In House District 18, four Democrats are vying for an open seat with no GOP competitors — physician Anjali Taneja, nurse Gloria Doherty, computer technician Juan Larrañaga and Marianna Anaya. Anaya, an activist and lobbyist for progressive causes, previously accused Ivey-Soto of groping her at a hotel reception in 2015. The winner succeeds retiring Democratic Sen. Bill Tallman in an eastern Albuquerque district that straddles I-40.


In Senate District 42 and House District 62, Republicans are competing as oil-industry advocates and conservative standard-bearers.

Oilman and state Rep. Larry Scott of Hobbs is competing against rancher and recently appointed state Sen. Steve McCutcheon of Carlsbad for control of a Senate district in the heart of southeastern New Mexico’s oil economy. McCutcheon was tapped by Gov. Michelle Lujan Grisham last year to succeed retired state Sen. Gay Kernan.

In an overlapping House district, three Republicans from Hobbs are vying to succeed Scott without competition from Democrats — Elaine Sena Cortez, Debra Hicks and attorney D’Nae Robinett Mills.


Republicans who backed Donald Trump’s failed efforts to overturn the 2020 election are seeking the GOP nomination in two state Senate districts.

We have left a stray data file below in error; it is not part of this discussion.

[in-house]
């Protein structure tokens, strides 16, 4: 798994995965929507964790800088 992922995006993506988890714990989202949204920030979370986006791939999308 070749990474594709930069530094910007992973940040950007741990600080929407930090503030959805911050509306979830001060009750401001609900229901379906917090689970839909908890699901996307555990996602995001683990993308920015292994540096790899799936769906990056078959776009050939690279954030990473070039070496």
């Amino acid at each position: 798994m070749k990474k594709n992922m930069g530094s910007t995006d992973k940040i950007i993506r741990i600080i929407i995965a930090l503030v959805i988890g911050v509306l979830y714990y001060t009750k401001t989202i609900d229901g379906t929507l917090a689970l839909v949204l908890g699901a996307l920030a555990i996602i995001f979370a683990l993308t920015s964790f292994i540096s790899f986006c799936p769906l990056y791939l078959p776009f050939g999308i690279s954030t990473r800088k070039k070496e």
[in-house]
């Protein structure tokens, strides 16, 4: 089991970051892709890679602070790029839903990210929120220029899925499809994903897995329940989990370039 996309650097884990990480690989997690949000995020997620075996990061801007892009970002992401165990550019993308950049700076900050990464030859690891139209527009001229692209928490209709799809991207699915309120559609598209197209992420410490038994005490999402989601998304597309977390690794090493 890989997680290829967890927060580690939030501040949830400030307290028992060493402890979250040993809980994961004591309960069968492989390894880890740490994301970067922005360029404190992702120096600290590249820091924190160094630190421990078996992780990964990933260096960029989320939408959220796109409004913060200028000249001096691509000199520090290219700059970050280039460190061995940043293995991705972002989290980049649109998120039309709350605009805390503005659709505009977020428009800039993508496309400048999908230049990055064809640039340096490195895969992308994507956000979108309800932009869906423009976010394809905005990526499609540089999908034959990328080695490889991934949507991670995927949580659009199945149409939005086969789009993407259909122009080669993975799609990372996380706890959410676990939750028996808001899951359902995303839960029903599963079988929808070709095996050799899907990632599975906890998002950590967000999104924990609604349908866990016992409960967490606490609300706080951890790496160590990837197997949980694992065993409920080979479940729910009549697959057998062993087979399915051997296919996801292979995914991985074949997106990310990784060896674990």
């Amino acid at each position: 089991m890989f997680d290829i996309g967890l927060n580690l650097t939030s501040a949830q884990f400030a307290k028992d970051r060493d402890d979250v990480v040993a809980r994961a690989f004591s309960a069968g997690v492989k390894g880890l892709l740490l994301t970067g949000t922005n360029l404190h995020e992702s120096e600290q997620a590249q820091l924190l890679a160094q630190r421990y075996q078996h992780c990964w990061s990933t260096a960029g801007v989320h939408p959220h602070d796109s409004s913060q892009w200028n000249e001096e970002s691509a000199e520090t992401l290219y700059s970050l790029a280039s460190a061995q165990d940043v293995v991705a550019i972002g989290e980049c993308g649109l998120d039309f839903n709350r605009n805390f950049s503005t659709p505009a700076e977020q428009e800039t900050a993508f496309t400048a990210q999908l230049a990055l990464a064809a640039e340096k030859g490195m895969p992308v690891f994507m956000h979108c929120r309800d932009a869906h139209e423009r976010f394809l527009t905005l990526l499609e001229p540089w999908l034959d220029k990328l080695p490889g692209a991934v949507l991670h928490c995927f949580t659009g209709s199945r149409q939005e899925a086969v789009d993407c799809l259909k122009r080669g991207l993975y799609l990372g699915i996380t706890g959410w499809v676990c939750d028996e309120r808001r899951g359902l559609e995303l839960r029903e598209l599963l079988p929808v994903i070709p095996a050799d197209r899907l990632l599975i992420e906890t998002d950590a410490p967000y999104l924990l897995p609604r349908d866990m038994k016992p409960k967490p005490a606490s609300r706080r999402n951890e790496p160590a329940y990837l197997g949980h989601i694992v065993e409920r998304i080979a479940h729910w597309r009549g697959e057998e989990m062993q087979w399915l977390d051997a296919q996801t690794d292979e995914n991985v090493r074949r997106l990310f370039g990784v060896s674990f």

In District 12, Sandoval County Commissioner Jay Block of Rio Rancho is competing against Albuquerque-based Republican Candace Gould for the chance to run against Democrat Phillip Ramirez of Albuquerque in the compact urban district. Block voted twice as a commissioner in 2022 against certifying local election results while stoking doubts about election integrity.

In District 9, Audrey Trujillo of Corrales is seeking the GOP nomination for an open seat after running unsuccessfully for secretary of state in 2022. She has cheered Trump’s efforts to reverse the will of voters in 2020. Frida Susana Vasquez of Rio Rancho sought the GOP nomination in the district stretching from Bernalillo to Algodones, including portions of Sandia Pueblo. Democrats are choosing between Heather Balas of Corrales of and Cindy Nava of Bernalillo.


More than 20 incumbents have primary challengers.

In Senate District 13, incumbent state Sen. Bill O’Neill of Albuquerque is competing for the Democratic nomination in a heavily redrawn district against another seasoned politician — Bernalillo County Commissioner Debbie O’Malley. The district includes downtown Albuquerque.

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In Senate District 3, Shannon Pinto of Tohatchi on the Navajo Nation is being challenged in a decisive Democratic primary by Sherylene Yazzie of Coyote Canyon. Pinto succeeded her grandfather, John Pinto, a World War II Navajo Code Talker and the state’s longest-serving senator. The northwestern district includes parts of the Navajo Nation and Gallup.